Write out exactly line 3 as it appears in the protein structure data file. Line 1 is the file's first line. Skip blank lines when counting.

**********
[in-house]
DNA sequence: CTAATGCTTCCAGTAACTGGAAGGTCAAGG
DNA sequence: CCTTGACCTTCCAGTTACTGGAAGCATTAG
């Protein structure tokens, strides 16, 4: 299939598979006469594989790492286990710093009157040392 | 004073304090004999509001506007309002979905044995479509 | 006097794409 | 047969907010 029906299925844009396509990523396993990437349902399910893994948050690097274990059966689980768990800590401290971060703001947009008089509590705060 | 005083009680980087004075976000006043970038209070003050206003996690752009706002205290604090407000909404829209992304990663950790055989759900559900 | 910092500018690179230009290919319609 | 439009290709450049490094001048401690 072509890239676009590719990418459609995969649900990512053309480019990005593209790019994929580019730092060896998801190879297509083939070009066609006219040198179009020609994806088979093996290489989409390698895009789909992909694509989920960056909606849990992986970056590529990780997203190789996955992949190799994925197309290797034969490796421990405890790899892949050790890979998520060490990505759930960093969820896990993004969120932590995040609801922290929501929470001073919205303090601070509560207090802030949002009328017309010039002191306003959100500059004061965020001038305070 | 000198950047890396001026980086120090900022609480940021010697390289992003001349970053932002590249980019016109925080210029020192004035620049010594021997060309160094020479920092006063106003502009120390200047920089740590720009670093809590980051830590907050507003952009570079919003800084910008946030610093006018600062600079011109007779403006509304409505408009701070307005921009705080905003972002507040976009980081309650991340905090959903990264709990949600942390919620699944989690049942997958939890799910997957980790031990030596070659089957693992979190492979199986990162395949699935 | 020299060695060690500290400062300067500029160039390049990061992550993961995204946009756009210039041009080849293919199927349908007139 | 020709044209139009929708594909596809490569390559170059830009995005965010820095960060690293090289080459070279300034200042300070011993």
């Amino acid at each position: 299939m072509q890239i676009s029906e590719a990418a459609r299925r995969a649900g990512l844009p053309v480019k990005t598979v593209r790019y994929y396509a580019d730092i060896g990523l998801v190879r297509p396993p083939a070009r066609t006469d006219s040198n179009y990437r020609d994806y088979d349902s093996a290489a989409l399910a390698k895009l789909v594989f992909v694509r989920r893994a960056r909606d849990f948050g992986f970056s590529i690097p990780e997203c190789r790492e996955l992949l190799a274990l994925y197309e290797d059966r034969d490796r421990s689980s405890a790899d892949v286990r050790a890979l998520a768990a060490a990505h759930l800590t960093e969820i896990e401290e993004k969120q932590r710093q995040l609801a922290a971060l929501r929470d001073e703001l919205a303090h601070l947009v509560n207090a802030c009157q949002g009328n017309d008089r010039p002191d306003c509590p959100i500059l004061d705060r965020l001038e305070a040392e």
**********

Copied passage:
DNA sequence: CCTTGACCTTCCAGTTACTGGAAGCATTAG